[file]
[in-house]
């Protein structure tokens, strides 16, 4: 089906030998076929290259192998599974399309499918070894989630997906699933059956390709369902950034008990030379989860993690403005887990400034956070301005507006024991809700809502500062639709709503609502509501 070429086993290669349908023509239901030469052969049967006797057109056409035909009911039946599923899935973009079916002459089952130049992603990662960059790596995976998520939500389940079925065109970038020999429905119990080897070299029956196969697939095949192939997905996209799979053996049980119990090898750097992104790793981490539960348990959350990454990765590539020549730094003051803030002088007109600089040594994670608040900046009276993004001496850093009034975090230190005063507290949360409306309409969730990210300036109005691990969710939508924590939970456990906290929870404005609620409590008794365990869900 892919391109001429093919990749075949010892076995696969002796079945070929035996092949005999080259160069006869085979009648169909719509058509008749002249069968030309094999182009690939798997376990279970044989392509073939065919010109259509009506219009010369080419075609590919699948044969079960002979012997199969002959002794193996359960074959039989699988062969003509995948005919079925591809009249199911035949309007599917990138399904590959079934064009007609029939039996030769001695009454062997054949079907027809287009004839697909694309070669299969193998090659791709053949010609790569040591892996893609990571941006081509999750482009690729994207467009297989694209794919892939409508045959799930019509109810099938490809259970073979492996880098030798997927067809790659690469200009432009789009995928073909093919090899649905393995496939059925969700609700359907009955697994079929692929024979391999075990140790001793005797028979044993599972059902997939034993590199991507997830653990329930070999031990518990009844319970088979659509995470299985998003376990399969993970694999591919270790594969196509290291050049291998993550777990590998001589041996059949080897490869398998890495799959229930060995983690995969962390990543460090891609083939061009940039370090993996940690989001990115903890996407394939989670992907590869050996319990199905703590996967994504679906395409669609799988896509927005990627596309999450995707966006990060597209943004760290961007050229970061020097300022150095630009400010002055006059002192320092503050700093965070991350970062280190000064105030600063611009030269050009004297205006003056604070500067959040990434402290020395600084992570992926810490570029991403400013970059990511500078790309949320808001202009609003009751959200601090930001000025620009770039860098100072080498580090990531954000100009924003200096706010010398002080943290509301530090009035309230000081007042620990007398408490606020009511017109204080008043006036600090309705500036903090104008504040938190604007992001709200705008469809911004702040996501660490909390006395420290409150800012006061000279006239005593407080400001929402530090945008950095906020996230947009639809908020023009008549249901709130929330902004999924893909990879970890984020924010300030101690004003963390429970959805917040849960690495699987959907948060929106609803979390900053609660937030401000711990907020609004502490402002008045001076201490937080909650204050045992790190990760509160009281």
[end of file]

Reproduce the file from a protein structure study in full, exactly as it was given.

[in-house]
């Protein structure tokens, strides 16, 4: 089906030998076929290259192998599974399309499918070894989630997906699933059956390709369902950034008990030379989860993690403005887990400034956070301005507006024991809700809502500062639709709503609502509501 070429086993290669349908023509239901030469052969049967006797057109056409035909009911039946599923899935973009079916002459089952130049992603990662960059790596995976998520939500389940079925065109970038020999429905119990080897070299029956196969697939095949192939997905996209799979053996049980119990090898750097992104790793981490539960348990959350990454990765590539020549730094003051803030002088007109600089040594994670608040900046009276993004001496850093009034975090230190005063507290949360409306309409969730990210300036109005691990969710939508924590939970456990906290929870404005609620409590008794365990869900 892919391109001429093919990749075949010892076995696969002796079945070929035996092949005999080259160069006869085979009648169909719509058509008749002249069968030309094999182009690939798997376990279970044989392509073939065919010109259509009506219009010369080419075609590919699948044969079960002979012997199969002959002794193996359960074959039989699988062969003509995948005919079925591809009249199911035949309007599917990138399904590959079934064009007609029939039996030769001695009454062997054949079907027809287009004839697909694309070669299969193998090659791709053949010609790569040591892996893609990571941006081509999750482009690729994207467009297989694209794919892939409508045959799930019509109810099938490809259970073979492996880098030798997927067809790659690469200009432009789009995928073909093919090899649905393995496939059925969700609700359907009955697994079929692929024979391999075990140790001793005797028979044993599972059902997939034993590199991507997830653990329930070999031990518990009844319970088979659509995470299985998003376990399969993970694999591919270790594969196509290291050049291998993550777990590998001589041996059949080897490869398998890495799959229930060995983690995969962390990543460090891609083939061009940039370090993996940690989001990115903890996407394939989670992907590869050996319990199905703590996967994504679906395409669609799988896509927005990627596309999450995707966006990060597209943004760290961007050229970061020097300022150095630009400010002055006059002192320092503050700093965070991350970062280190000064105030600063611009030269050009004297205006003056604070500067959040990434402290020395600084992570992926810490570029991403400013970059990511500078790309949320808001202009609003009751959200601090930001000025620009770039860098100072080498580090990531954000100009924003200096706010010398002080943290509301530090009035309230000081007042620990007398408490606020009511017109204080008043006036600090309705500036903090104008504040938190604007992001709200705008469809911004702040996501660490909390006395420290409150800012006061000279006239005593407080400001929402530090945008950095906020996230947009639809908020023009008549249901709130929330902004999924893909990879970890984020924010300030101690004003963390429970959805917040849960690495699987959907948060929106609803979390900053609660937030401000711990907020609004502490402002008045001076201490937080909650204050045992790190990760509160009281």